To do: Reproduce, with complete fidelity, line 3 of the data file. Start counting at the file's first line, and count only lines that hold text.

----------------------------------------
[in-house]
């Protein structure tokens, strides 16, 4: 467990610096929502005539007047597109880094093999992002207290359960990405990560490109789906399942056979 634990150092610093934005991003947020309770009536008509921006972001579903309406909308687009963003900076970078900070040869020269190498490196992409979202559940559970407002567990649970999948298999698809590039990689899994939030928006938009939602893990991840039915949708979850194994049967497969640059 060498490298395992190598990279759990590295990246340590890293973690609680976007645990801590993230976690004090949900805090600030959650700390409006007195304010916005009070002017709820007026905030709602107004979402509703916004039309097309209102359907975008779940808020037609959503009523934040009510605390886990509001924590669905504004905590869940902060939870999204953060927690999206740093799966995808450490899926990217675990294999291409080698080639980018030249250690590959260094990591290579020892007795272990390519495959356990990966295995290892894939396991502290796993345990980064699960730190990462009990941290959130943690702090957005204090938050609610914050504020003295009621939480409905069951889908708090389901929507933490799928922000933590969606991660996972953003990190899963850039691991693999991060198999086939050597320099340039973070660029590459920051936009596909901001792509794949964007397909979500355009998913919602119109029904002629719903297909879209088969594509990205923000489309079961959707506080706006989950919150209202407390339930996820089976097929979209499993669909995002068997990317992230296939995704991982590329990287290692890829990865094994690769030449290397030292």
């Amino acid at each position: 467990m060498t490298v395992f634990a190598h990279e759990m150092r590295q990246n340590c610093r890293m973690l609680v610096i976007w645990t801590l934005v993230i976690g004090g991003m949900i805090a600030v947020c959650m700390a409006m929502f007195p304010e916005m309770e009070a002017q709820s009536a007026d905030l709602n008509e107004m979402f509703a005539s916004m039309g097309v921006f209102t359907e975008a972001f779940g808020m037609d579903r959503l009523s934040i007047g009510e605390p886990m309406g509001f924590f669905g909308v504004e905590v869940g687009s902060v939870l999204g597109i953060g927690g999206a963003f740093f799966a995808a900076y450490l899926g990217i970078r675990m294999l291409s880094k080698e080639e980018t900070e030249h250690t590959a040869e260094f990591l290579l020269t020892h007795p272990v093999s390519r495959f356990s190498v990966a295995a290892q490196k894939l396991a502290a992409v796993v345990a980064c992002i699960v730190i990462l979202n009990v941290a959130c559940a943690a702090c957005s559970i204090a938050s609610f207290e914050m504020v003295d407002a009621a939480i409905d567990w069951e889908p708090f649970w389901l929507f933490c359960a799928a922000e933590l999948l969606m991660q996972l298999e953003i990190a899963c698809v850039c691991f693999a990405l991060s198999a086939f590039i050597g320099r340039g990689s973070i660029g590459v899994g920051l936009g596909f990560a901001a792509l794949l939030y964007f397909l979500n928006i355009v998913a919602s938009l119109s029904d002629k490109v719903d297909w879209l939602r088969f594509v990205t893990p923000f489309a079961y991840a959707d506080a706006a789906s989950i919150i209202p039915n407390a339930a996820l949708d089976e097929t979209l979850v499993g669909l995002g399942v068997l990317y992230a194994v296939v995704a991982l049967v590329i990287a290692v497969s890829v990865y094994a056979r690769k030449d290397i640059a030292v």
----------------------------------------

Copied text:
């Amino acid at each position: 467990m060498t490298v395992f634990a190598h990279e759990m150092r590295q990246n340590c610093r890293m973690l609680v610096i976007w645990t801590l934005v993230i976690g004090g991003m949900i805090a600030v947020c959650m700390a409006m929502f007195p304010e916005m309770e009070a002017q709820s009536a007026d905030l709602n008509e107004m979402f509703a005539s916004m039309g097309v921006f209102t359907e975008a972001f779940g808020m037609d579903r959503l009523s934040i007047g009510e605390p886990m309406g509001f924590f669905g909308v504004e905590v869940g687009s902060v939870l999204g597109i953060g927690g999206a963003f740093f799966a995808a900076y450490l899926g990217i970078r675990m294999l291409s880094k080698e080639e980018t900070e030249h250690t590959a040869e260094f990591l290579l020269t020892h007795p272990v093999s390519r495959f356990s190498v990966a295995a290892q490196k894939l396991a502290a992409v796993v345990a980064c992002i699960v730190i990462l979202n009990v941290a959130c559940a943690a702090c957005s559970i204090a938050s609610f207290e914050m504020v003295d407002a009621a939480i409905d567990w069951e889908p708090f649970w389901l929507f933490c359960a799928a922000e933590l999948l969606m991660q996972l298999e953003i990190a899963c698809v850039c691991f693999a990405l991060s198999a086939f590039i050597g320099r340039g990689s973070i660029g590459v899994g920051l936009g596909f990560a901001a792509l794949l939030y964007f397909l979500n928006i355009v998913a919602s938009l119109s029904d002629k490109v719903d297909w879209l939602r088969f594509v990205t893990p923000f489309a079961y991840a959707d506080a706006a789906s989950i919150i209202p039915n407390a339930a996820l949708d089976e097929t979209l979850v499993g669909l995002g399942v068997l990317y992230a194994v296939v995704a991982l049967v590329i990287a290692v497969s890829v990865y094994a056979r690769k030449d290397i640059a030292v």